BLOG POST 2: RE-ORIENTATION EXERCISE

As mentioned in my previous post, Fire Island is my favorite place. It is located on Long Island, New York and is considered to be a laid-back getaway where mostly Americans who live in the city travel to during the summer. It can be dated as far back as 1653 when it was first named Whalehouse Point, because of many whales that were being important in the area during that time. Its name was then changed to Fire Island because of the Fire Island Light House that was built to help guide boats out of the harbor. During the 1950’s the island gradually grew into a friendly community of houses all along the beach line, few being owned by celebrities such as Marilyn Monroe. Today is it the most conveniently close island for people in the city to escape too for the weekend, to enjoy the beach and unwind with family and friends. The island crosses 32 miles, making it possible for one to walk or bike from one end to the other. It has always been one of the very few places in the world that does not allow cars on its roads, apart from fire-trucks or ambulances. Its busiest time of year is during the summer when tourist and homeowners go to spend an un-expensive vacation within a friendly environment.

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Photo taken by me, during the summer of 2014.

As we mentioned in class, the idea of gender performance related to the idea of queer identity, author Gill Valentine discuses in her paper the idea of an enclosed space that is intimate because of it’s community which only certain bodies are part of and others are excluded from. One can compare this to the idea of Fire Island being seen a specific gender performance location. As Valentine explains, “by claiming space in public, by creating public spaces, social groups themselves become public.” (Valentine. pg. 268), for example, the gay community on the island.

In Fire Island, the gay community can be seen as a dominant form of power that has shaped the overall sense of embodiment and orientation of the island itself, simply by implying to others that the community is larger then what it actually is. Many people only hear about the island as being a strictly gay community, therefor “the identity of spaces and places, like the identities of individuals are frequently given with internal tensions and conflicts” (Valentine. pg. 267). Many have chosen to never visit the island because of this false theory but what many don’t know is that Fire Island is separated between seventeen small communities in which only two are based on having a large gay community but are known for welcoming any visitors. It has always created a distance and a separation of boundaries from those bodies who do visit the island because they then chose to stay in a small sections of the island where they know it is more family friendly.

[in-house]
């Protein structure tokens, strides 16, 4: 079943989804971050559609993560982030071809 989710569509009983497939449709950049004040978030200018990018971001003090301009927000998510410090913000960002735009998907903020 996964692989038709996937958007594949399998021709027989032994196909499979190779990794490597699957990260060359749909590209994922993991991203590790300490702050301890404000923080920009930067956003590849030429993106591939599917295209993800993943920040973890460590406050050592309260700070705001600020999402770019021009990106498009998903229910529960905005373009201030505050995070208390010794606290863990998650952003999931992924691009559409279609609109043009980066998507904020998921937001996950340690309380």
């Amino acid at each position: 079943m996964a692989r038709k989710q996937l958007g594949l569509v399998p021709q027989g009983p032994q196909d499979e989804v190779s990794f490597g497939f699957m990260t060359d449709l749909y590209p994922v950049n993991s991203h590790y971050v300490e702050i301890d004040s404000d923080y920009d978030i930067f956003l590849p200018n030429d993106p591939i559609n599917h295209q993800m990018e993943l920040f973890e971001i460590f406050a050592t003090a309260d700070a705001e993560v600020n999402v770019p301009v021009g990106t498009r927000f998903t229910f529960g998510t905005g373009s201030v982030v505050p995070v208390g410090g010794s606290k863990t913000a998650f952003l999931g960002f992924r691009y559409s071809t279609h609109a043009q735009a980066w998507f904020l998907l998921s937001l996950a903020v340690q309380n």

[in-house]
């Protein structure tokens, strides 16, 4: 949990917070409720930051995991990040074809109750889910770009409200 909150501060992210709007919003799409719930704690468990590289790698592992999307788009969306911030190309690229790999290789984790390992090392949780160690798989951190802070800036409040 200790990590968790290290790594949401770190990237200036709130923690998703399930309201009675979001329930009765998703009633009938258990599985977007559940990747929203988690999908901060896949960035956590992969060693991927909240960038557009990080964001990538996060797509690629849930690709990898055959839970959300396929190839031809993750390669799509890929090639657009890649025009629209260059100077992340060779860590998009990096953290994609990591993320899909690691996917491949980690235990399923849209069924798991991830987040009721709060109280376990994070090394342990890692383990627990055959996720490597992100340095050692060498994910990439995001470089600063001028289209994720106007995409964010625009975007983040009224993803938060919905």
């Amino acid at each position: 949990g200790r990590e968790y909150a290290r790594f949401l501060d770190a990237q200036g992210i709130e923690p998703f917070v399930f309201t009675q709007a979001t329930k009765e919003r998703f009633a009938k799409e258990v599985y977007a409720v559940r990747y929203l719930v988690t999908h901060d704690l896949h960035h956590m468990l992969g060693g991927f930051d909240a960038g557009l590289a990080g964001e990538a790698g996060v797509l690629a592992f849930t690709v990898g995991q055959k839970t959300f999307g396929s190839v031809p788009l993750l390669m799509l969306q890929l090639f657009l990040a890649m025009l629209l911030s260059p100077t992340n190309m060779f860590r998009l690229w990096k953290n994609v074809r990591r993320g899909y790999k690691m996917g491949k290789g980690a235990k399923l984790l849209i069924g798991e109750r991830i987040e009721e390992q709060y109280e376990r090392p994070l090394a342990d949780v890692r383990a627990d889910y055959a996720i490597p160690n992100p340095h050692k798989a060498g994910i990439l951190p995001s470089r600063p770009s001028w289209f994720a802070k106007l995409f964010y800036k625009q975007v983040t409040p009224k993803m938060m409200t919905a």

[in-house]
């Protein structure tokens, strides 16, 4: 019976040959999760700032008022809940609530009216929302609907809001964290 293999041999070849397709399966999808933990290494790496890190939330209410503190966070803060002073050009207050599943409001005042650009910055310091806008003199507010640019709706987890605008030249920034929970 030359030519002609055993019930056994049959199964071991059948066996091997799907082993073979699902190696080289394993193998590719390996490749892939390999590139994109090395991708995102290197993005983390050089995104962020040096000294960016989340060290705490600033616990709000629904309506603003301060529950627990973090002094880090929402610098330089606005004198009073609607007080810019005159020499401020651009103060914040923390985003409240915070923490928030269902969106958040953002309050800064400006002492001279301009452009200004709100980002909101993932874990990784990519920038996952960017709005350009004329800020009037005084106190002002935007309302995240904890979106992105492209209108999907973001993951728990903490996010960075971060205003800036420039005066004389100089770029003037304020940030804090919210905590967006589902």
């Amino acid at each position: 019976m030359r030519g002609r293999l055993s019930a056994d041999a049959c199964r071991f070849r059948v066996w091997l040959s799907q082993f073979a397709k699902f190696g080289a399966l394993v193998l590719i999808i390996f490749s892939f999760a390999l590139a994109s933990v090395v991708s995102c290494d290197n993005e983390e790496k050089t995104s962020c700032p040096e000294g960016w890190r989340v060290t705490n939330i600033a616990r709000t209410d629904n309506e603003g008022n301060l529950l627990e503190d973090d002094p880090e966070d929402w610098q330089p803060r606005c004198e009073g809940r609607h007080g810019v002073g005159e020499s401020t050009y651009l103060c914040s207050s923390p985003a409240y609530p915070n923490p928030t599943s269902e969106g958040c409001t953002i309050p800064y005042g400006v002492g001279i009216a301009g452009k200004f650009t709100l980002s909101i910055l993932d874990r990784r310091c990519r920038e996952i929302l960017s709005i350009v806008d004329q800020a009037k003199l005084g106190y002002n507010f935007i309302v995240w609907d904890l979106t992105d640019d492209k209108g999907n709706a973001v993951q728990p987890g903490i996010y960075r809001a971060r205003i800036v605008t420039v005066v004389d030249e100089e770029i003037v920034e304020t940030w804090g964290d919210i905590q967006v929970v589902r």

Workcited:
 Valentine, Gil. (2005). “(Re)Negotiating the Heterosexual Street: Lesbian Production of Space.” In The Urban Geography Reader. (263-269). London: Routledge

FireIsland. “The #1 Fire Island Website Sience 1996” WordPress. Web. 1st, February. 2015. http://www.fireisland.com/fire-island/bay-front-home-for-sale/

By: Mirelle Lupovici

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One comment

  1. Thank you for sharing. But would you not argue that actually it is the heterosexual dominant powers that control the area, because having a few gay communities all of a sudden makes a space undesirable? How often does this happen with communities that are simply signified as ‘neutral’ / ostensibly ‘heterosexual’

    Also, why is a queer community not family friendly?

    Like

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